Farmed Salmon Is Not a Good Source of Omega-3

A recent Scottish study shows that levels of omega-3s halved in farmed fish the past five years.

Despite this, the analysis shows that farmed salmon is still one of the richest sources of these fatty acids of all the fish species currently be produced by aquaculture.

The fish farming industry is exploring new ways to reverse this decline - which appears to be due to the type of feed given to the farmed fish.

The study was carried out by researchers at Stirling University in Scotland. Professor Douglas Tocher, who led the research, stated, "About five years ago, a portion of Atlantic salmon of 130g was able to deliver three-and-a-half grams of beneficial omega-3. Now, the level of omega-3 has halved," he said.

Omega-3 fatty acids play vital roles in many fundamental processes in the body. Many experts suggest one to two grams of total omega-3 per day in the diet in order to support optimal health

Professor Tocher stressed that farmed salmon was still one of the richest sources of beneficial fish oils and he urged people who buy farmed salmon for its potential health benefits to continue doing so.

Professor Tocher also stated that he was concerned about what could happen to omega-3 levels in a few years' time. "If nothing was done, the level of the beneficial omega-3 can only really go down," he explained.

Another researcher, Dr Matthew Sprague said that the government should consider changing its advice to consumers. "At the moment, they are advising to eat two portions of fish per week - one of which should be oily. But the advice of one portion of oily fish really should now be two portions at least," he said.

In response to the results, Dr Alison Tedstone, chief nutritionist at Public Health England, said: "ultimately, we all need to eat more oily fish; on average adults only consume 54g of oily fish per week, when official advice is to eat at least 140. Our independent experts keep abreast of the evidence base to ensure advice remains up to date."

Omega-3 levels in farmed salmon have dropped because of the industry's success.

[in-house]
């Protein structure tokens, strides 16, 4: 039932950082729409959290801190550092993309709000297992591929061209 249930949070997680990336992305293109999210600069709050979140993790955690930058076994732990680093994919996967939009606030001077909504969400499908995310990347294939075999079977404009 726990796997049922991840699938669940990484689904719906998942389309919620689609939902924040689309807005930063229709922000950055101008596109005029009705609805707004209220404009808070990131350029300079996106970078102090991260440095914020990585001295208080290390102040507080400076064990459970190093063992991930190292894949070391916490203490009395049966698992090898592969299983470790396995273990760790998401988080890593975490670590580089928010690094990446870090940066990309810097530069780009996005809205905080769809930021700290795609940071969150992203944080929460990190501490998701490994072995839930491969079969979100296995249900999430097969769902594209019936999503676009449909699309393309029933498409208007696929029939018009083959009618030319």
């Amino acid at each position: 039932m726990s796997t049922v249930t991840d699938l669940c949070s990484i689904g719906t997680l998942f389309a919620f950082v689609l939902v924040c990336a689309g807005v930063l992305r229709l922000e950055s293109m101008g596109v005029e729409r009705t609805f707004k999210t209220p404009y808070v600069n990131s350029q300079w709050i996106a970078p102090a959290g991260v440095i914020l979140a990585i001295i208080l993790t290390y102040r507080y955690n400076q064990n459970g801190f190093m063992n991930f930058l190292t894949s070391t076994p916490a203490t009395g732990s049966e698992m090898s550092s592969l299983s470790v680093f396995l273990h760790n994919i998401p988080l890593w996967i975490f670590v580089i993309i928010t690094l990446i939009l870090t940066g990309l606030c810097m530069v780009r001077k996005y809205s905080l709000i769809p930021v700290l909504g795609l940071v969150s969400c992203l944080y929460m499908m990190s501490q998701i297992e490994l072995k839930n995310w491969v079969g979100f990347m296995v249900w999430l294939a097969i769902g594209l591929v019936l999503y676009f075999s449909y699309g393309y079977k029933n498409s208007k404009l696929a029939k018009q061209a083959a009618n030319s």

The farmed salmon get their omega-3s from smaller oily fish such as anchovies, which have been ground up and added to their feed.

The oilier fish that goes into the feed, the more omega-3 the salmon contains. Not long ago, 80% of the feed was made up from oily fish. Now, it's more like 20%.

The decline is a result of the industry having to cut back on the amount of anchovies it uses in feed because, previously, it was recognized that far too many anchovies were being caught for fish food.

There has also been a growing demand for farmed salmon across the world. According to Dr Paul Morris, of Marine Harvest, one of the world's largest producers of farmed salmon, a much-reduced supply of fish oil for feed has had to be spread ever thinner.

"We have a fixed amount of fish oil, and we are making sure that we are using that as efficiently as possible. That won't get us further than a certain amount of the way, so ultimately, we will have to look at other sources of (beneficial) omega-3 fatty acids," he said.

Farmed salmon have had very high levels of omega-3 in the past because of the easy availability of fish oil and fish meal. That has given the industry a breathing space in order to find a solution, according to Dr Morris.

One solution the industry is looking at is to produce fish oils using marine algae, which is how it is produced in the sea. But it is currently uneconomic to reproduce this process in factories.

Another possibility is to grow seed oil plants that have been genetically modified to produce higher amounts of omega-3 fatty acids and to add this material to fish food. Of course, it is unknown to what extent the consumer will accept genetically modified plant derived omega-3 and other nutrients.

Due to this decline in omega-3 levels in farm raised fish, it is likely more important than ever to supplement the diet with omega-3 fatty acid supplement. Omega-3 fatty acids play a critical role in cardiovascular, brain, eye and joint health, and optimize they way the body regulates inflammation.

Back to blog